A major concern with these types of attacks is their legality, especially when the consequences of unintended deaths are weighed. Since these have occurred in foreign countries like Pakistan, the international community is concerned about the blatant disregard for national sovereignty.

Certainly, the goal of taking out top Tailban and other criminal organization leaders is to remain a top U.S. and international priority, but the methods used may not be justifiable.

In March 2011, a U.S. drone strike was conducted against a local Pakistani tribal meeting. This resulted in the death of 40 people, many of whom were civilians. In fact, looking deeper into the Bureau of Investigative Journalism report, they indicate that of those nearly 880 civilian deaths, between 168 and 197 of them were children. All resulting from drone strikes.

Is this not a tragedy? When U.S. children die as the result of unfortunate events, we have our 'sympathetic' president crying on national television, yet no one really wants to talk about – or even recognize – these unintended killings from the U.S.-based drone program.

Drone Program Creating More Enemies

As far as unintended consequences go, these drone attacks may actually become counter productive. While they do have the support of the Pakistani government, many in the country are outraged by these attacks occurring in their country on a regular basis.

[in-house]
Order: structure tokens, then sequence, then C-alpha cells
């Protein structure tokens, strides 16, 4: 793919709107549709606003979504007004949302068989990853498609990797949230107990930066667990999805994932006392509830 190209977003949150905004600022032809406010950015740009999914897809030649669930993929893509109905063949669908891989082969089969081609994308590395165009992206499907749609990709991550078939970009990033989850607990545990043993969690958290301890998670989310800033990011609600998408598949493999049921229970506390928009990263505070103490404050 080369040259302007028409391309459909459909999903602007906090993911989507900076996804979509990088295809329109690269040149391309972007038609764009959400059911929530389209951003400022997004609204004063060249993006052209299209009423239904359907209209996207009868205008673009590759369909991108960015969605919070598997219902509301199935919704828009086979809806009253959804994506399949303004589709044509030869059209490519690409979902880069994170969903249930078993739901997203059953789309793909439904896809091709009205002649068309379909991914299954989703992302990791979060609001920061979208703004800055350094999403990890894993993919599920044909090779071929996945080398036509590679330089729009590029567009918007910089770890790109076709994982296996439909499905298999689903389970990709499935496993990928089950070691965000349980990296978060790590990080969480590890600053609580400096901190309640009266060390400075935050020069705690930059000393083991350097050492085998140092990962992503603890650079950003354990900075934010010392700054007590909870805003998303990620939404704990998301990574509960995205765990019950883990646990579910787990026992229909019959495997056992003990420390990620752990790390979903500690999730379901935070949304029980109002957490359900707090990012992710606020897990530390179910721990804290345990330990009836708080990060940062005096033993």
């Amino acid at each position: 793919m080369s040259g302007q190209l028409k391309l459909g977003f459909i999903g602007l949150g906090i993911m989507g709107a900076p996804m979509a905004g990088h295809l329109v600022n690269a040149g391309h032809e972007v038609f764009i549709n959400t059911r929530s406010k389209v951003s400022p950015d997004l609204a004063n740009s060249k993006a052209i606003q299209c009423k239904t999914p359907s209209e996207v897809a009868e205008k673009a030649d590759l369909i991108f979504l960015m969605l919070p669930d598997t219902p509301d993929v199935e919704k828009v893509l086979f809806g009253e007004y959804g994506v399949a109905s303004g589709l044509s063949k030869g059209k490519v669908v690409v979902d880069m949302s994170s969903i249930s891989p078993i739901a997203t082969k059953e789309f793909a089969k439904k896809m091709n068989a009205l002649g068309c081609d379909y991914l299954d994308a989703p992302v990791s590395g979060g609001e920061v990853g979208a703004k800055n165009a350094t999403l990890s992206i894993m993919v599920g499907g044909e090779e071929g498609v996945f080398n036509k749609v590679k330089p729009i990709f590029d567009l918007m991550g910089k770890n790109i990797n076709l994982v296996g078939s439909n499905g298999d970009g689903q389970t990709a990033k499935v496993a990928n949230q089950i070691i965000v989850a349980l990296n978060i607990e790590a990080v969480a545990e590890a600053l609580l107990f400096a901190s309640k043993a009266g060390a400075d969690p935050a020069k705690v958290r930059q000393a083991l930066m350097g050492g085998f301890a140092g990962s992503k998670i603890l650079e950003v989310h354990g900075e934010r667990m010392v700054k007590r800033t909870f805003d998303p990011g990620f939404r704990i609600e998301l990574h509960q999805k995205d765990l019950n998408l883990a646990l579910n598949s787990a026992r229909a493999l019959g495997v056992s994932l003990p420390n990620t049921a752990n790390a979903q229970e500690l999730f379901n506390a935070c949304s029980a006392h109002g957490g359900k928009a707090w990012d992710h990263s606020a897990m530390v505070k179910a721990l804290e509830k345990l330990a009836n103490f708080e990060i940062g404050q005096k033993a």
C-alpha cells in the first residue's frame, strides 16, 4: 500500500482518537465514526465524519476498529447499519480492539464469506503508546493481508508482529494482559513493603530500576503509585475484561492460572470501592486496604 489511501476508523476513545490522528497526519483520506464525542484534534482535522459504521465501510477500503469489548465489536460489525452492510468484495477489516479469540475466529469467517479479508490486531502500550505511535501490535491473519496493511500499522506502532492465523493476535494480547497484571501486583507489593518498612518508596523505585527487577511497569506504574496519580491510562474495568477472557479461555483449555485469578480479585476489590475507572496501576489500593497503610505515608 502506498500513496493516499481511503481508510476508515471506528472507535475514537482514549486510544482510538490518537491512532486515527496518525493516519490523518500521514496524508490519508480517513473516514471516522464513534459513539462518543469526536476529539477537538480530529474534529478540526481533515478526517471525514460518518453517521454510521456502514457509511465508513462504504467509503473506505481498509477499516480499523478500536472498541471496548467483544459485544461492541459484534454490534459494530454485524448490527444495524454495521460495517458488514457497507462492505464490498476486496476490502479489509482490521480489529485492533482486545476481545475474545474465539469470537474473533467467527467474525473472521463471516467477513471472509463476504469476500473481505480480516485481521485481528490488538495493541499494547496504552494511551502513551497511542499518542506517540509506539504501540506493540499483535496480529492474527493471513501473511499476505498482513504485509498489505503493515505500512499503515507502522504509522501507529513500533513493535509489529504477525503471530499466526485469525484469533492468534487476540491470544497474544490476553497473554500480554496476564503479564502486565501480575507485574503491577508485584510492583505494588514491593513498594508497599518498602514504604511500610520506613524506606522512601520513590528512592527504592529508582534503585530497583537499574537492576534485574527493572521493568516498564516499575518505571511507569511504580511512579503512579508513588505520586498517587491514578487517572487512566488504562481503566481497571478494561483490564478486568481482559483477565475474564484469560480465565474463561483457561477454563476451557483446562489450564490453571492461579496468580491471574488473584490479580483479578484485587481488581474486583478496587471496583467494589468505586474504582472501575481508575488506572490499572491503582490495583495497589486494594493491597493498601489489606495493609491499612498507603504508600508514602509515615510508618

They are also well aware of the strong possibility of 'collateral damage' – like the innocent being killed – just because they were in the wrong place at the wrong time.

The support of the Pakistani government may be creating enough anger within the country to allow for the revival of existing extremist groups. It may even lead to the rise of new groups committed to doing even more in an effort to rid the country of U.S. influence. 

The Taliban itself is once again beginning to win new recruits to their cause. They have CDs and DVDs – capturing some supposed U.S. drone attacks upon innocent civilians and children – which are being used as propaganda ploys.

The Pakistani born U.S. citizen who attempted to detonate a bomb in Times Square was also influenced by these attacks. He even mentioned this as one of the major reasons for his anger and hatred against the U.S. and the government. 

One of the major goals of the U.S. has been to negotiate a peace between the Taliban and the Pakistani government. Yet an ill-planned drone strike during the last week of May actually killed the Taliban second in command. This came at a time when there seemed to be real interest in both parties to actually sit down and begin serious talks. Now, however, it would seem that the opportunity has passed, and that this ongoing War on Terror, at least in Pakistan, will continue. 

More than this, many of the common people in Pakistan are now feeling “terrorized” by these events. Even as long ago as 2011, polls showed that 89 percent of Pakistani citizens felt that drones were responsible for the killing of innocent people. Certainly these sentiments have not declined much given the increase in these events and reports of more innocent civilian deaths.

When the average citizen on the street feels this way, conditions are right for creating new terrorist breeding grounds. If the U.S. continues these ill-conceived drone attacks, it is very likely that the number of new enemies created will expand exponentially and the so-called War on Terror may never actually come to a full resolution. On the other hand, maybe this is exactly what the planners in Washington are hoping to accomplish?